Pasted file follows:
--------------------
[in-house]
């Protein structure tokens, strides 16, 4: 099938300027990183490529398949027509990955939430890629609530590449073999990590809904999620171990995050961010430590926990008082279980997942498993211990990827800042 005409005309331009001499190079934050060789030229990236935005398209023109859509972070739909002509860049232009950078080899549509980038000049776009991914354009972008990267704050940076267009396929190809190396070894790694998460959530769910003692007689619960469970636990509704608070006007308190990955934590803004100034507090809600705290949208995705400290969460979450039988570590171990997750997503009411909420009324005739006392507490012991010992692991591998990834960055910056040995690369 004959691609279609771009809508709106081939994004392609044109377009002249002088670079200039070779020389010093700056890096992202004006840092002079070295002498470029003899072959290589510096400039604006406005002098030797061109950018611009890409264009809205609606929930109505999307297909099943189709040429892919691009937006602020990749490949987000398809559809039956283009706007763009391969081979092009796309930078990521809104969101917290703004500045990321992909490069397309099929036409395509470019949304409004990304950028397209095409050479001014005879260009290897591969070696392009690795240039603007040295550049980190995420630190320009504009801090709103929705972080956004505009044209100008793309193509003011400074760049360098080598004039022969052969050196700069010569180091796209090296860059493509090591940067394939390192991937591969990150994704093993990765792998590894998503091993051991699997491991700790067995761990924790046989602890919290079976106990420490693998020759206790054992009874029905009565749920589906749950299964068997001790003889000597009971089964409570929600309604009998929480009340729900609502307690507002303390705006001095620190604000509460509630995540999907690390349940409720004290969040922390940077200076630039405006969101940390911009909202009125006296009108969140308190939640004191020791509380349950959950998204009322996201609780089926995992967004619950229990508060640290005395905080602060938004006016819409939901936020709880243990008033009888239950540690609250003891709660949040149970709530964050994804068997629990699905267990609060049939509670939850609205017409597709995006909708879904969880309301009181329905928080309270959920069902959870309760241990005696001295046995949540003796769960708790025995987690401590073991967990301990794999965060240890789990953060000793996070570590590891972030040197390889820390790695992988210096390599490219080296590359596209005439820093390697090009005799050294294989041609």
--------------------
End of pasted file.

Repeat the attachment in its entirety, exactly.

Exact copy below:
[in-house]
């Protein structure tokens, strides 16, 4: 099938300027990183490529398949027509990955939430890629609530590449073999990590809904999620171990995050961010430590926990008082279980997942498993211990990827800042 005409005309331009001499190079934050060789030229990236935005398209023109859509972070739909002509860049232009950078080899549509980038000049776009991914354009972008990267704050940076267009396929190809190396070894790694998460959530769910003692007689619960469970636990509704608070006007308190990955934590803004100034507090809600705290949208995705400290969460979450039988570590171990997750997503009411909420009324005739006392507490012991010992692991591998990834960055910056040995690369 004959691609279609771009809508709106081939994004392609044109377009002249002088670079200039070779020389010093700056890096992202004006840092002079070295002498470029003899072959290589510096400039604006406005002098030797061109950018611009890409264009809205609606929930109505999307297909099943189709040429892919691009937006602020990749490949987000398809559809039956283009706007763009391969081979092009796309930078990521809104969101917290703004500045990321992909490069397309099929036409395509470019949304409004990304950028397209095409050479001014005879260009290897591969070696392009690795240039603007040295550049980190995420630190320009504009801090709103929705972080956004505009044209100008793309193509003011400074760049360098080598004039022969052969050196700069010569180091796209090296860059493509090591940067394939390192991937591969990150994704093993990765792998590894998503091993051991699997491991700790067995761990924790046989602890919290079976106990420490693998020759206790054992009874029905009565749920589906749950299964068997001790003889000597009971089964409570929600309604009998929480009340729900609502307690507002303390705006001095620190604000509460509630995540999907690390349940409720004290969040922390940077200076630039405006969101940390911009909202009125006296009108969140308190939640004191020791509380349950959950998204009322996201609780089926995992967004619950229990508060640290005395905080602060938004006016819409939901936020709880243990008033009888239950540690609250003891709660949040149970709530964050994804068997629990699905267990609060049939509670939850609205017409597709995006909708879904969880309301009181329905928080309270959920069902959870309760241990005696001295046995949540003796769960708790025995987690401590073991967990301990794999965060240890789990953060000793996070570590590891972030040197390889820390790695992988210096390599490219080296590359596209005439820093390697090009005799050294294989041609």